SUZE Orman has warned homeowners to avoid a common yet "huge mistake" when refinancing their mortgage.

The financial expert said that failing to pick the right mortgage term could see Americans saddled with higher interest repayments instead.

1Americans often make a "big mistake" when attempting to refinance their mortgage, Suze Orman has warnedCredit: Rex

Suze first warned homeowners about the mistake a couple of years ago, but her advice has resurfaced after a dip in mortgage rates has sparked a flurry of refinancing deals.

Reports from Yahoo Finance state that rates have plunged to their lowest levels in four months, with average rates at 2.96%.

This is a further knock down from a year ago, when rates dipped to 3.13% in 2020.

But while Americans race to get the best deals, Suze's warnings have been circulating once more.

In a blog from 2019, she said that you need to factor in how long you've spent paying off your mortgage already when looking for a new deal.

Suze gave the following example that if you've spent 14 years paying off a 30-year mortgage, then you should hunt for a 16-year deal.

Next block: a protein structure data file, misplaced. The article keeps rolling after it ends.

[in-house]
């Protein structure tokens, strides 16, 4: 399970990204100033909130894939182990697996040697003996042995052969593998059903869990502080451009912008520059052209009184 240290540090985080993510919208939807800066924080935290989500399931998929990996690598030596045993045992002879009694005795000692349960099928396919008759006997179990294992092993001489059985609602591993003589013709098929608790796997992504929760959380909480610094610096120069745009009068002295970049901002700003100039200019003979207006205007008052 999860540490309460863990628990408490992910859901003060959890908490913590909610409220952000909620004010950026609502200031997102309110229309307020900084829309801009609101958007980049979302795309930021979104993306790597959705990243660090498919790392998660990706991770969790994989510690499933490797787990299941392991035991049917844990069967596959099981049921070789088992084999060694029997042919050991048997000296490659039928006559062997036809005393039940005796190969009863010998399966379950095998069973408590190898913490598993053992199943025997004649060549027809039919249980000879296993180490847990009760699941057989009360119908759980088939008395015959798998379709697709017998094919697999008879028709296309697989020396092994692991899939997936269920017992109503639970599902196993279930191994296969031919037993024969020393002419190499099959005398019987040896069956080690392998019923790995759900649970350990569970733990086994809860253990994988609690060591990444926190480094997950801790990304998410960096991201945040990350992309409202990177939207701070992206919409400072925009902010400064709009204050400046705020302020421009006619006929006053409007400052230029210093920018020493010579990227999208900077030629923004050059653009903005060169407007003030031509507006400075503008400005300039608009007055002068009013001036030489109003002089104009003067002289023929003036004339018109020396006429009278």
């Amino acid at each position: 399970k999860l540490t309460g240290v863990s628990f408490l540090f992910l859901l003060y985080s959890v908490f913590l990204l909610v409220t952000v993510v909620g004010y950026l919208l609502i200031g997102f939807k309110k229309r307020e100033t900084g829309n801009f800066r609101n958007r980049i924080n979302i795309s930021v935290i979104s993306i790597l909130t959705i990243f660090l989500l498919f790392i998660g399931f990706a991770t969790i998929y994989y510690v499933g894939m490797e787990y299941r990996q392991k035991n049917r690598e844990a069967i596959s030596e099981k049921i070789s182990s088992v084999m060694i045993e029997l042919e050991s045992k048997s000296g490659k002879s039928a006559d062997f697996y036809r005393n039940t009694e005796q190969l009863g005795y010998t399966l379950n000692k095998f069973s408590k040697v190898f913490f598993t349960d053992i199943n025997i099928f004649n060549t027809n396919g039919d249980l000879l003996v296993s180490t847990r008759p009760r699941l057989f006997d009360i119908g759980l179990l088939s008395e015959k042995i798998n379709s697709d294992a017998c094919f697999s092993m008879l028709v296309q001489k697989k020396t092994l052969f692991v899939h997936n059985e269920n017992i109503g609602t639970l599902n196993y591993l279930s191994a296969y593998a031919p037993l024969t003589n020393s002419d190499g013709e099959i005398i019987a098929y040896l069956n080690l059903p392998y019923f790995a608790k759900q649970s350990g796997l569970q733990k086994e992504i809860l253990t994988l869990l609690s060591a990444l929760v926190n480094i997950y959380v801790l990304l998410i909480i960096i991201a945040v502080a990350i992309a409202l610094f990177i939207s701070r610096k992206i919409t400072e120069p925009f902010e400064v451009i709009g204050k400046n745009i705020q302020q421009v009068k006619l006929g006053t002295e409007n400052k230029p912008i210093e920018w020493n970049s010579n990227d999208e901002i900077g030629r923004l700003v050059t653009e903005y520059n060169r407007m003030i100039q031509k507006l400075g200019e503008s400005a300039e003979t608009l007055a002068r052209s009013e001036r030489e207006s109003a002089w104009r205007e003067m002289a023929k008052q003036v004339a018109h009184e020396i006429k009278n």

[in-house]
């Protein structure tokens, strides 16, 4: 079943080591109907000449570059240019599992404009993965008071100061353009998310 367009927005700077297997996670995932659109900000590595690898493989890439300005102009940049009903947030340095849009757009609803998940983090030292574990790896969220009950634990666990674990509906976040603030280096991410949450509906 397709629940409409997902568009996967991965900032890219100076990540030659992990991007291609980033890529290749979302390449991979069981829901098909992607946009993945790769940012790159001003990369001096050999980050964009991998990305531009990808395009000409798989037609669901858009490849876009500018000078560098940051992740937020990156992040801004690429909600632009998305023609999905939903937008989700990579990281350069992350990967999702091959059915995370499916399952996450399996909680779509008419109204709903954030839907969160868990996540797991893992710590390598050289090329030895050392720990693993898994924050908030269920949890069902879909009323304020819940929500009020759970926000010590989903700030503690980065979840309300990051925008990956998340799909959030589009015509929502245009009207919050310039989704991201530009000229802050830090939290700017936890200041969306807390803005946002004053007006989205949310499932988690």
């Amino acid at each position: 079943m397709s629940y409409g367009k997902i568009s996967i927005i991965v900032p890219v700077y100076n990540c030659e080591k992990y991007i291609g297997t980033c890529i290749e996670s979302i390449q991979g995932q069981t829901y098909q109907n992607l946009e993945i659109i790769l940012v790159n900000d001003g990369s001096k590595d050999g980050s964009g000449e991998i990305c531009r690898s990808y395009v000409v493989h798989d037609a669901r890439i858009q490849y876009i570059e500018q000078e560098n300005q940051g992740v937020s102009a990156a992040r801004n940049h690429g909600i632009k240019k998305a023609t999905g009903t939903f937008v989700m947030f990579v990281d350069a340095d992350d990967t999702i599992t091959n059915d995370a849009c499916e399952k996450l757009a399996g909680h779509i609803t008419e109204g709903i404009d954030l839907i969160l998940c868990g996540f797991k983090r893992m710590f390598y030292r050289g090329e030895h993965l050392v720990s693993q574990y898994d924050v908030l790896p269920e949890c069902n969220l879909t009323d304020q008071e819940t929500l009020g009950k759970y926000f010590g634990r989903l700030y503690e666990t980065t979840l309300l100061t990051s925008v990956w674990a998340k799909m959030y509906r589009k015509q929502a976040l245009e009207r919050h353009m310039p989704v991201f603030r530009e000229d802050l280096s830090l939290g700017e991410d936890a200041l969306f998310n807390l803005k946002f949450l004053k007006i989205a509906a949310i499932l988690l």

But she said a "big mistake" Americans make while refinancing is taking out a longer mortgage term than they actually need.

So many will take out a fresh 30-year mortgage instead of looking for a one that is shorter.

But Suze warned that this means you'll end up paying back higher interest costs in the long-run - even if the rate is lower than what you're paying now.

"Sure, the new mortgage is at a lower interest rate, but you just extended your mortgage-payment on this home to 44 years!" she said. "That’s 44 years of interest payments."

She added that her basic "rule of refinancing" is to never extend your total payback period past 30 years.

She said that even with the lower interest rate on the new loan you'll take up, your total interest payments will be more than what you would be paying if you just stuck to your current mortgage deal.

However, she said that your lender will usually offer a 15-year or 30-year mortgage deal, as they don't often agree to customising a mortgage deal to suit your timeline.

But if homeowners refinance their mortgages right, they could save thousands of dollars.

Mortgage lender Freddie Mac revealed that those who refinanced their 30-year mortgage in 2020 could save an average of $2,800 annually.

It comes as hard-hit homeowners can apply for cash to help them pay their mortgages.

Many Americans have struggled to meet their repayments due to the Covid crisis, but the federal government is understood to have set aside nearly $10billion to help homeowners get by.

The US Treasury Department is sending the money to state governments, which will then distribute the aid through state housing agencies.

The amount of aid per state depends on how many late mortgage payments and foreclosures have been reported, along with unemployment statistics and other related data.